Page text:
Back in August 2012, Campbell Live ran an experiment to see how many people would intervene if they witnessed children being bullied. It showed that many people simply walked by, rather than intervening. This has been attributed to what is known as ‘The bystander Effect”, or Genovese Syndrome. This is a social psychological phenomenon that refers to cases where individuals do not offer any means of help in an emergency situation to the victim when other people are present. The probability of help has often appeared to be inversely related to the number of bystanders; in other words, the greater the number of bystanders, the less likely it is that any one of them will help. The mere presence of other bystanders greatly decreases intervention. In general, this is believed to happen because as the number of bystanders increases, any given bystander is less likely to notice the situation, interpret the incident as a problem, and less likely to assume responsibility for taking action.
Despite the large number of individuals who do not approve of bullying, there are very few who will intervene on behalf of a victim. Most people remain bystanders, and may accept the bullying or even support the bully. In 85% of bullying incidents, bystanders are involved in teasing the victim or egging on the bully. When the bully encounters no negative response from observers, it encourages continuation of the behaviour.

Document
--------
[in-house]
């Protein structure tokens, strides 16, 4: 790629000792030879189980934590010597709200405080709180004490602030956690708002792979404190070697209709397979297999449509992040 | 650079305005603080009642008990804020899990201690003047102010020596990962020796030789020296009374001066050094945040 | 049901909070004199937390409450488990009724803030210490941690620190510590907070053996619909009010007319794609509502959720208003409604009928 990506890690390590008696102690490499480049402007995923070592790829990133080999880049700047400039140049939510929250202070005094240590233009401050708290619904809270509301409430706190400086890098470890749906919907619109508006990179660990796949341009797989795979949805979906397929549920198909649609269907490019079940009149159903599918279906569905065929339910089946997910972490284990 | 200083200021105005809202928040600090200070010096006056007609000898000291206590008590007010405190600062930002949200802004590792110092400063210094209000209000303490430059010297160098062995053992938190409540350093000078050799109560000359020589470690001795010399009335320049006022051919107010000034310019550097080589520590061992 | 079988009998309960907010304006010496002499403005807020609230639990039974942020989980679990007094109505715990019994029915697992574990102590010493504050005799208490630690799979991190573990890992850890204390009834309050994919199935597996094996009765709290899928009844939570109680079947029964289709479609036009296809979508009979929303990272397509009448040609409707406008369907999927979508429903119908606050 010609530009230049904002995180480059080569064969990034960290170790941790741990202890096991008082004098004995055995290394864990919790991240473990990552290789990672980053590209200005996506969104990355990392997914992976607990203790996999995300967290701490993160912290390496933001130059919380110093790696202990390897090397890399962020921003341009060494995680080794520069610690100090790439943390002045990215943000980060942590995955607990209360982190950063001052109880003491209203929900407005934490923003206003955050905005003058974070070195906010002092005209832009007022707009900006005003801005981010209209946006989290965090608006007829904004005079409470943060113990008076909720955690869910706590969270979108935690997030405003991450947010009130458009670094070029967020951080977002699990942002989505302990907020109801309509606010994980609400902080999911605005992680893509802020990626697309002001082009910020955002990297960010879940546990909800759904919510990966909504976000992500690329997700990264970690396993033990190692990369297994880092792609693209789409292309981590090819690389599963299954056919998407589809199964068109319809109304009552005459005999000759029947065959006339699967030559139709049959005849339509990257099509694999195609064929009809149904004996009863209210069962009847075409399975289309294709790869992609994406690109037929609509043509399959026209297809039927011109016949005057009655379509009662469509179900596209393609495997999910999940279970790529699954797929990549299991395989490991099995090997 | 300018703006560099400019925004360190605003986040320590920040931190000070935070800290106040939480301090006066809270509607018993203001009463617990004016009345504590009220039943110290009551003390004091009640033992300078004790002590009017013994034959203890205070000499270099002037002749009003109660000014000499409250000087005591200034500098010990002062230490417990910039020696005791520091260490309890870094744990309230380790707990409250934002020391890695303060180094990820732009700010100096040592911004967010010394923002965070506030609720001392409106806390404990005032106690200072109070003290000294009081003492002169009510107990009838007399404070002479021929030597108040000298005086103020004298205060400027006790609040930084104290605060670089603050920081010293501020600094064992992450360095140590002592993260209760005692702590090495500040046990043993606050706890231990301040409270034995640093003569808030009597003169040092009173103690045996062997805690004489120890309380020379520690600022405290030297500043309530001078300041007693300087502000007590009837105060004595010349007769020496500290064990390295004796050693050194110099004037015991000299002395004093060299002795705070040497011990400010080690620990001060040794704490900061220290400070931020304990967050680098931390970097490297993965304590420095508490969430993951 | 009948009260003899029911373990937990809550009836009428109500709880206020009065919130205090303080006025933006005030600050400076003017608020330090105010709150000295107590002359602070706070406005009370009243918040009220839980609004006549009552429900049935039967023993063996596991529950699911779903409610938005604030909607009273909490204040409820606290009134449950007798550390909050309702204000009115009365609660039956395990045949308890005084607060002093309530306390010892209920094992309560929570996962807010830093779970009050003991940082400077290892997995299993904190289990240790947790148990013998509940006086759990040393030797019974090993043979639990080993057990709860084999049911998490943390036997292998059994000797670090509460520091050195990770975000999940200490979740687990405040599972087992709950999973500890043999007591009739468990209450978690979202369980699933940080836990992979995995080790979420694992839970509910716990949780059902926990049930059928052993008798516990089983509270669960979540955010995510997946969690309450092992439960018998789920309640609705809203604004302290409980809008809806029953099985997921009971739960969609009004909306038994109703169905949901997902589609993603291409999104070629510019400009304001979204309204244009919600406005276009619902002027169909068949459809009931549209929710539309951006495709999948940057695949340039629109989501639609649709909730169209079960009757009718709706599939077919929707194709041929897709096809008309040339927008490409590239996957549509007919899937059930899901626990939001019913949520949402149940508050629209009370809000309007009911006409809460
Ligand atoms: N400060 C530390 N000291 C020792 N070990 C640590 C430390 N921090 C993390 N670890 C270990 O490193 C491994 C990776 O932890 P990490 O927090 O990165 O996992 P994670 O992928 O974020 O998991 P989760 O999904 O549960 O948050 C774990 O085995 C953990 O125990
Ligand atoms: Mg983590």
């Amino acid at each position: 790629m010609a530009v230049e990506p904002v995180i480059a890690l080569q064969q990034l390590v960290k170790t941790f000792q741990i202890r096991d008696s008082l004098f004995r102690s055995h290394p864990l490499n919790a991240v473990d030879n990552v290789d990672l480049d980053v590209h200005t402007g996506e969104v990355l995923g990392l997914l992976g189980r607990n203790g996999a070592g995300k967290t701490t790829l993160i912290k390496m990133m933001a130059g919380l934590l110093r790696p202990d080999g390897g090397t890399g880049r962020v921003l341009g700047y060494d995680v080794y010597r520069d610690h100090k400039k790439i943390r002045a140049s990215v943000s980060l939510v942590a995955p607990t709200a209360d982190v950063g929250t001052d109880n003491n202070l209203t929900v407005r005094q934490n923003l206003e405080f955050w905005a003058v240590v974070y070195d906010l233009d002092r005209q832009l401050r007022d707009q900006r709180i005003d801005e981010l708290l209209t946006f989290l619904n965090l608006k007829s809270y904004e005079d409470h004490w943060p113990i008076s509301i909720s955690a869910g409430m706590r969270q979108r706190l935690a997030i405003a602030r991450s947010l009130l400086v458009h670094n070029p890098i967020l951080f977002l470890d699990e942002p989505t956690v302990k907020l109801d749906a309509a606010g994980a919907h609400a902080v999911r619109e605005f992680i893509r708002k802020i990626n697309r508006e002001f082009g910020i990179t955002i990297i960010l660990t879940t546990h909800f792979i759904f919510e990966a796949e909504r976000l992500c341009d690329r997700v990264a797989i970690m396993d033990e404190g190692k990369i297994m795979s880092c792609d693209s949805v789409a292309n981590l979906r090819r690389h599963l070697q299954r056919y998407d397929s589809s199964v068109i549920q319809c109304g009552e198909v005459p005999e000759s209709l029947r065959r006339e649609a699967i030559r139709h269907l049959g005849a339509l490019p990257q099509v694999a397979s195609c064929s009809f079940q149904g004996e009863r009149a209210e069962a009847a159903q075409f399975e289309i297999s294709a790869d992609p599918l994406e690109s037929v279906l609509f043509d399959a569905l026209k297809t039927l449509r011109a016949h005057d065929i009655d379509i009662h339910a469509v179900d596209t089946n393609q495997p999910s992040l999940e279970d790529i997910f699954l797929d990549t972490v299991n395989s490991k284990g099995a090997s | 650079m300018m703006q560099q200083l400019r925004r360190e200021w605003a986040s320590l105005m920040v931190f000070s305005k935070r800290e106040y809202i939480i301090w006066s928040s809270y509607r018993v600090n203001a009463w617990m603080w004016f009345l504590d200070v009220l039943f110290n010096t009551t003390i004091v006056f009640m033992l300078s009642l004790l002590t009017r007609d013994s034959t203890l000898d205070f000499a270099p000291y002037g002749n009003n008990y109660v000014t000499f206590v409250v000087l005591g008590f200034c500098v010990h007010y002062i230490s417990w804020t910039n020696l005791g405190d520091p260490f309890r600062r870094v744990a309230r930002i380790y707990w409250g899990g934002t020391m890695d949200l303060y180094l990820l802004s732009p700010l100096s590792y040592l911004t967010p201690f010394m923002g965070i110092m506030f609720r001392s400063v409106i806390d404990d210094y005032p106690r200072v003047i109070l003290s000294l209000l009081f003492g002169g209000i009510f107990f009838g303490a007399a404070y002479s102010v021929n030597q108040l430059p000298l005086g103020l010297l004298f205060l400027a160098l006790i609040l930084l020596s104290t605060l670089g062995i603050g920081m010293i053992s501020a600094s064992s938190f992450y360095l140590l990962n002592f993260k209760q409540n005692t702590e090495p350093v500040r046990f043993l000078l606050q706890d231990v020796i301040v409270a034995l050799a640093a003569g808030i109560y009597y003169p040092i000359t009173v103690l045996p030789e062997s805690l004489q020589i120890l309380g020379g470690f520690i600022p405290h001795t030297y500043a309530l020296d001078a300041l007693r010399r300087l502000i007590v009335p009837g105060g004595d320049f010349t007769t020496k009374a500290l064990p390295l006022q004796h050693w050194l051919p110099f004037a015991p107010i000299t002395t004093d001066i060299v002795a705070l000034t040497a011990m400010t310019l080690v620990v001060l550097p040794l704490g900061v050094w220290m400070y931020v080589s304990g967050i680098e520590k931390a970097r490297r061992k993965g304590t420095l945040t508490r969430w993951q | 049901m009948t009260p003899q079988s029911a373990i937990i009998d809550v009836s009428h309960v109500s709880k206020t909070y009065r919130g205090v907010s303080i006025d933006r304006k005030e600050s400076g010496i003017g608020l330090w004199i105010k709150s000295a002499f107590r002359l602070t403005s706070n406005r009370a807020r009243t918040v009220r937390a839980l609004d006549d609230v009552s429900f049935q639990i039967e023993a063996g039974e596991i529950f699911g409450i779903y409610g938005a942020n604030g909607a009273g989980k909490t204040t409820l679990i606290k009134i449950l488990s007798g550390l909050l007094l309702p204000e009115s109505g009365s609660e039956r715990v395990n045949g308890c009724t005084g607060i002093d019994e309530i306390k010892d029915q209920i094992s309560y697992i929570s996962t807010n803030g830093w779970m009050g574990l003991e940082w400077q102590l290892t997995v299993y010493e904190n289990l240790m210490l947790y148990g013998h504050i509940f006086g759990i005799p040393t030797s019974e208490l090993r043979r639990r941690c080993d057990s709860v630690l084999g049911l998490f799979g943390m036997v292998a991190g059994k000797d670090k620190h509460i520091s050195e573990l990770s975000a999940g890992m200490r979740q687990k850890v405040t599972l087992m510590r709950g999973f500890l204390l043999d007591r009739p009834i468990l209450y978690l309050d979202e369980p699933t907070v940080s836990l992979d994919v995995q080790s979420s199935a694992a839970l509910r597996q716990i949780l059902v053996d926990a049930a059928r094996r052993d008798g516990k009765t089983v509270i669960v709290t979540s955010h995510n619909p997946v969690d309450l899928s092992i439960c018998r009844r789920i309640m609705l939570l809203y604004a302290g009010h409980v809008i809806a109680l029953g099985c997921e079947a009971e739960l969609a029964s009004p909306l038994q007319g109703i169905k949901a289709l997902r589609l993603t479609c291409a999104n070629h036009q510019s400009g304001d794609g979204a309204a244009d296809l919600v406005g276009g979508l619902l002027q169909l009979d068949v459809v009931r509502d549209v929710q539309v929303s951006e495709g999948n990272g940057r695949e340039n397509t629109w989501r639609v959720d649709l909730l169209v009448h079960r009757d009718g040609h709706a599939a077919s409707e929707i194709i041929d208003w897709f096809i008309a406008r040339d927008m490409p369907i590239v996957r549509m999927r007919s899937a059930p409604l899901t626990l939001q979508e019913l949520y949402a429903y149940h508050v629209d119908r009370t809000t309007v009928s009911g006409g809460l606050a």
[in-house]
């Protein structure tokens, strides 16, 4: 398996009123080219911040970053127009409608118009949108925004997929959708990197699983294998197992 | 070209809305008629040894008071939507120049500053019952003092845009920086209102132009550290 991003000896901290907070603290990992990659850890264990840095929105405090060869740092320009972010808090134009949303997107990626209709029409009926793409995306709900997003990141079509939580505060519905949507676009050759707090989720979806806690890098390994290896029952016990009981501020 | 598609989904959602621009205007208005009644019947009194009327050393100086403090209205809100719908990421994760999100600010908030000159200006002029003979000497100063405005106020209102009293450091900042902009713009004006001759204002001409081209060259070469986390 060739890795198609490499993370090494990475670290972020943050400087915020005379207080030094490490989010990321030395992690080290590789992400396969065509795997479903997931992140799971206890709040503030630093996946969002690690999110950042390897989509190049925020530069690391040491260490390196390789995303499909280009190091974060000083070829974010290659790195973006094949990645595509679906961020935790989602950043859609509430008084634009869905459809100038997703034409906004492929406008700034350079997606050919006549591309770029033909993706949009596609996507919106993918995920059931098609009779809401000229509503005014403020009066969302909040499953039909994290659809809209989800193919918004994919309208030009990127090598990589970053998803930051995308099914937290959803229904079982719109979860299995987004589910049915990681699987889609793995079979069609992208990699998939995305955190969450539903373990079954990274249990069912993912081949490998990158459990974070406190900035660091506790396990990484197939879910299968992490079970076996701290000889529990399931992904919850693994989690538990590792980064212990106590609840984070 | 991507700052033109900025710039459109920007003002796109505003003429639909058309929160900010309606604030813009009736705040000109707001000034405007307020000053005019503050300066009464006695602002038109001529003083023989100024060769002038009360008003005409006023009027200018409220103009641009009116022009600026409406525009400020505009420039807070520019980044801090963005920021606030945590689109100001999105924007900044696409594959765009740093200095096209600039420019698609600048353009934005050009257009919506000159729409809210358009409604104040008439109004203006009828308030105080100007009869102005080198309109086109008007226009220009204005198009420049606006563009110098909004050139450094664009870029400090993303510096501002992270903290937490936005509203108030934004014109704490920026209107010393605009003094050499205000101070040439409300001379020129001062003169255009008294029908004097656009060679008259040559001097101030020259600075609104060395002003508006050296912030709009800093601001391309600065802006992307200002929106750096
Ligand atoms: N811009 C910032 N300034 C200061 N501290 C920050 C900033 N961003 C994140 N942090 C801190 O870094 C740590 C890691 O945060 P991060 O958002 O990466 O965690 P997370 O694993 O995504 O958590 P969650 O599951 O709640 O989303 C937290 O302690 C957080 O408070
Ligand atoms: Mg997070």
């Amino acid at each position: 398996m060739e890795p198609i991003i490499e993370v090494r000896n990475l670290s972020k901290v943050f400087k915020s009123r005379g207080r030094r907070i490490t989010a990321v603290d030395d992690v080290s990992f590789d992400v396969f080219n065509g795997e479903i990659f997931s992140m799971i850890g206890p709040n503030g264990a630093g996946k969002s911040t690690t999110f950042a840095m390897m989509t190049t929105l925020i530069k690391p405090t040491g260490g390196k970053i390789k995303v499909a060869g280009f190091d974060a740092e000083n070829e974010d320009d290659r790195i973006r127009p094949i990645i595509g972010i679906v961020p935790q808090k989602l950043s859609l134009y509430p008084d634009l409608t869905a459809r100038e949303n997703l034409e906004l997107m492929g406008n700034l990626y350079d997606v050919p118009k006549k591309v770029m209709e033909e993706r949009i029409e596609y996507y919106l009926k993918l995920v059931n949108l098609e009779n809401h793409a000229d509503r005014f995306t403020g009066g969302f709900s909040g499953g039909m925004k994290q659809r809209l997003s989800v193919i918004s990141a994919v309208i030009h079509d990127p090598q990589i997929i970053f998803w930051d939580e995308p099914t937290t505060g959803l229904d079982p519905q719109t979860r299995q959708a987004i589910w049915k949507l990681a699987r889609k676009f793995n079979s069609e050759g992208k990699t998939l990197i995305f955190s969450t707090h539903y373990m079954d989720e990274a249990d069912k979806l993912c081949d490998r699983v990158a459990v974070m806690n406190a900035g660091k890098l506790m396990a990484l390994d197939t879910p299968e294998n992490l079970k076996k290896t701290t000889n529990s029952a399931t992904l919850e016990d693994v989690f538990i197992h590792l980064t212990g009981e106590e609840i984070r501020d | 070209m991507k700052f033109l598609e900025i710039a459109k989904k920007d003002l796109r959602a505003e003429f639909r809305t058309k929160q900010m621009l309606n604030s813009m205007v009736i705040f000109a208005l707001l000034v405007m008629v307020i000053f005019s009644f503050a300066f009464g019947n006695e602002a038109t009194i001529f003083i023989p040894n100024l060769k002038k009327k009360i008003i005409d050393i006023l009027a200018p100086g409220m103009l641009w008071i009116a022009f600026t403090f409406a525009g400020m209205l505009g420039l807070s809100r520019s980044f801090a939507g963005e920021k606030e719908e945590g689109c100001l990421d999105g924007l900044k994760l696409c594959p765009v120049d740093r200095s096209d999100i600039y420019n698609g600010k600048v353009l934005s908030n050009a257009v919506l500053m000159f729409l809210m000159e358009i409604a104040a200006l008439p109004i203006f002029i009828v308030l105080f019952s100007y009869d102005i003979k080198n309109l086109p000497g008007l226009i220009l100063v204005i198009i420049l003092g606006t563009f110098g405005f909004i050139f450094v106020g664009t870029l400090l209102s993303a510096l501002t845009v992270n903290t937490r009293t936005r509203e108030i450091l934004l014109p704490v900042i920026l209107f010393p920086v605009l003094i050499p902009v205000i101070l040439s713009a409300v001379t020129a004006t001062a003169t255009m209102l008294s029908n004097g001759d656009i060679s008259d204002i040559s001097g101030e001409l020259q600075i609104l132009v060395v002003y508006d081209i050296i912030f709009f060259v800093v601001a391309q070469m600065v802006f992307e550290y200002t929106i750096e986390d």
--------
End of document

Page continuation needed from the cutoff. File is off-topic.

But what about cyber-bullying? Would you intervene if you witnessed bullying on the internet? It’s a lot harder to make the right call when the situation involves avatars and screen names, rather than real flesh and blood in front of you. Unlike physical bullying, electronic bullies can remain virtually anonymous using temporary email accounts, pseudonyms in chat rooms, instant messaging programs, cell-phone text messaging, and other Internet venues to mask their identity; this perhaps frees them from normative and social constraints on their behavior. Additionally, electronic forums often lack supervision. While chat hosts regularly observe the dialog in some chat rooms in an effort to police conversations and evict offensive individuals, personal messages sent between users (such as electronic mail or text messages) are viewable only by the sender and the recipient, thereby outside the regulatory reach of such authorities. In addition, when teenagers know more about computers and cellular phones than their parents or guardians, they are therefore able to operate the technologies without concern that a parent will discover their experience with bullying (whether as a victim or offender). Moreover, bullies can gang up on their victims on electronic pages more efficiently than they do in traditional bullying, since there is no limit to the number of people who can join in, following a bullying statement.